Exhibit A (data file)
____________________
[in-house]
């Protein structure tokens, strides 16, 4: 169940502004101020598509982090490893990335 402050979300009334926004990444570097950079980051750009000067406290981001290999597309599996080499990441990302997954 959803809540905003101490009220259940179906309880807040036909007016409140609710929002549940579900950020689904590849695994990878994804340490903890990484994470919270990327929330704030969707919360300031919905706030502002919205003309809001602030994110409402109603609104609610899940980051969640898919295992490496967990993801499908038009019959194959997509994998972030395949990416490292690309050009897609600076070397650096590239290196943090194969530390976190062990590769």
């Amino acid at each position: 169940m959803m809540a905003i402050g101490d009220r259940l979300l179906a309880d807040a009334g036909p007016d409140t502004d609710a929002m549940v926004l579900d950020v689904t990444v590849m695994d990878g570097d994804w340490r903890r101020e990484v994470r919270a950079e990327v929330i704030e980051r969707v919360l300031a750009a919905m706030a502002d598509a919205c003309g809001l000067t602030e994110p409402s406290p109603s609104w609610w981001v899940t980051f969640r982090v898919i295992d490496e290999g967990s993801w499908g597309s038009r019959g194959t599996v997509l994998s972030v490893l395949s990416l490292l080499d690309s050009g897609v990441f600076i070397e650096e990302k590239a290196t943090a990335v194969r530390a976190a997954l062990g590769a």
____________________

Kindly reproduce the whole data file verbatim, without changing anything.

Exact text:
[in-house]
């Protein structure tokens, strides 16, 4: 169940502004101020598509982090490893990335 402050979300009334926004990444570097950079980051750009000067406290981001290999597309599996080499990441990302997954 959803809540905003101490009220259940179906309880807040036909007016409140609710929002549940579900950020689904590849695994990878994804340490903890990484994470919270990327929330704030969707919360300031919905706030502002919205003309809001602030994110409402109603609104609610899940980051969640898919295992490496967990993801499908038009019959194959997509994998972030395949990416490292690309050009897609600076070397650096590239290196943090194969530390976190062990590769």
């Amino acid at each position: 169940m959803m809540a905003i402050g101490d009220r259940l979300l179906a309880d807040a009334g036909p007016d409140t502004d609710a929002m549940v926004l579900d950020v689904t990444v590849m695994d990878g570097d994804w340490r903890r101020e990484v994470r919270a950079e990327v929330i704030e980051r969707v919360l300031a750009a919905m706030a502002d598509a919205c003309g809001l000067t602030e994110p409402s406290p109603s609104w609610w981001v899940t980051f969640r982090v898919i295992d490496e290999g967990s993801w499908g597309s038009r019959g194959t599996v997509l994998s972030v490893l395949s990416l490292l080499d690309s050009g897609v990441f600076i070397e650096e990302k590239a290196t943090a990335v194969r530390a976190a997954l062990g590769a």